Process Incidents can involve loss of containment, control, a challenge to the safety system or a failing in the application of a management system. Investigating these types of incidents is not the same as investigating an occupation incident, however there is some overlap. To achieve maximum output from conducting a process safety incident investigation the requirement to have a known structured approach is paramount. Many organisations have a system that is “tuned” for occupational safety, but not process safety. Here some important points for each phase of the investigation process.
An investigation process can be broken down into four main phases:
Investigate their root causes
Ensure follow-up occurs
Incident Categorisation - If a process safety event is not recorded & categorised, it is not investigated. It is recommended not to have just a single category of a process safety event, but split it into meaningful categories, that include releases (of hazardous substances), activation of critical safeguards, loss of control and violations of key procedures/ systems. How to recognise and categorise process safety events must be understandable by front line staff as they are the ones made responsible to log events.
Investigation of Root Causes - Once an event is categorised as a process safety incident, the correct investigation team needs to be formed ( not just the HSE advisor &/or operator). If you have the luxury of a process safety engineer, this person should be part of the team by default. The investigation technique needs to be appropriate for the event and there are many available such as ICAM or the 5 Why's. Pick your method and ensure the root cause analysis drives down beyond the technical causes and identifies the the systemic causes. For example, the activation of a trip (which is logged as an event) may reveal weaknesses in maintenance systems or SOPs.
Implementing Actions - To prevent a re-occurrence, actions are needed to address to both the direct cause (eg the level control failed), similar potential causes (eg other level controls) and the systemic causes (eg maintenance procedure on level control systems). The action chosen should be verified by both the investigation team and an independent person outside of line management. I have come across several cases where only action is taken on the direct cause to make the incident "easy" close out.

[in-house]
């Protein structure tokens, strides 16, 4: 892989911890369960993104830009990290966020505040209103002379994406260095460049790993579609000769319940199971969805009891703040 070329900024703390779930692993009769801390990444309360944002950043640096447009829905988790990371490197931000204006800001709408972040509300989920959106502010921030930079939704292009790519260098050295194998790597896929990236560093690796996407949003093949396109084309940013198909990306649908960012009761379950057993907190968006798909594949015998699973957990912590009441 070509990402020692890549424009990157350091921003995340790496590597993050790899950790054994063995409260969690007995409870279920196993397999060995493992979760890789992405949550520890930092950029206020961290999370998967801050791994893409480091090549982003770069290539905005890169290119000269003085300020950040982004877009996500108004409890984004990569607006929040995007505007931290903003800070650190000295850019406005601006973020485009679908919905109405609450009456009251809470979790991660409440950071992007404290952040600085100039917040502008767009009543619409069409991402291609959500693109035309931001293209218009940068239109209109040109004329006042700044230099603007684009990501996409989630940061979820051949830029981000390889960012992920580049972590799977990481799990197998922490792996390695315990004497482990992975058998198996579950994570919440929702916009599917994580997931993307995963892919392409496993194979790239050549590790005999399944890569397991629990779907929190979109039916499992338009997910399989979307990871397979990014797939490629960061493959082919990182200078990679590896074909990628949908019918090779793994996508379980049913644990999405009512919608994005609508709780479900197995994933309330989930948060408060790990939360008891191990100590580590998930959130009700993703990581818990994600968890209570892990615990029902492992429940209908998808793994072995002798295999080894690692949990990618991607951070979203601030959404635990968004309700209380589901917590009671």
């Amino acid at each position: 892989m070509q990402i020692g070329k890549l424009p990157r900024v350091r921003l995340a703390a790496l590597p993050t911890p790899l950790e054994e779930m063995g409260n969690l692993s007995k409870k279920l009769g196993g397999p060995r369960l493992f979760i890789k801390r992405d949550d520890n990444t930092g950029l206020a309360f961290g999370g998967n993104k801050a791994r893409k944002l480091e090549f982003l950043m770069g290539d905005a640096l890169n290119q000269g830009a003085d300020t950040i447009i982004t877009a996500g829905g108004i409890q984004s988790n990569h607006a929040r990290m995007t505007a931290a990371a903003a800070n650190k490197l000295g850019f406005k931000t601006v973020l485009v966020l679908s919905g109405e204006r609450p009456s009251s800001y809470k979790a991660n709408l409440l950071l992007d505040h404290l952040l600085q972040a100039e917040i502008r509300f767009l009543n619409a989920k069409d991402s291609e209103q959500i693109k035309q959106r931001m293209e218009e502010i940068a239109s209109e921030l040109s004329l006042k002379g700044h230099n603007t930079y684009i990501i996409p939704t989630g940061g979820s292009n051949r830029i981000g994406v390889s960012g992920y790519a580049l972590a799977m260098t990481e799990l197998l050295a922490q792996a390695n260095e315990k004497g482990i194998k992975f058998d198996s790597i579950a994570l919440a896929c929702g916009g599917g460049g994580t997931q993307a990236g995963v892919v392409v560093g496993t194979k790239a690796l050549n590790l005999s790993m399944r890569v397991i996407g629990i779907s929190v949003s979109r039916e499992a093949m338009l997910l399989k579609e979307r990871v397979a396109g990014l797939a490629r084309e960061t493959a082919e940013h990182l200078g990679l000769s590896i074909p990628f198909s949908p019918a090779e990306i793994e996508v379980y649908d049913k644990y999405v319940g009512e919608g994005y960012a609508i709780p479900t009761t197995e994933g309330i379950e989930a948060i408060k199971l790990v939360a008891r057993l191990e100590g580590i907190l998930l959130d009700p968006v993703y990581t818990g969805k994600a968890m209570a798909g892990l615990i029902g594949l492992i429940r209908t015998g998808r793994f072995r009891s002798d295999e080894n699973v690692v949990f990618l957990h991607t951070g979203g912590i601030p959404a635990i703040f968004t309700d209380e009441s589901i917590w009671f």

Follow-up - It is important that front line staff are kept in the loop with the investigation and actions taken. This will encourage reporting and engagement on process safety matters.
Other good points to note for good investigation practice:
Incidents are reported within 24 hours of event
Near misses are reported and categorised
Incident severity is ranked for both actual and potential
All substances that could lead to serious harm should be reported - not just those included in the regulations.
API RP 754 gives us good guidance what can be considered for process safety incidents
Tier 1 and 2 represent a loss of containment of hazardous materials,
Tier 3 represents an activation of critical controls (e.g. PSVs or SIL rated systems)
Tier 4 represents failure to follow key managements systems (e.g. MoC, PtW etc
All incidents with the potential of serious harm or greater are to follow a formal root cause process – led by a trained person. The decision to use root cause analysis is NOT to be based on perceived risk.
Action completion dates are to be monitored by senior management as a KPI and the action implementers are held to account to meet these dates.
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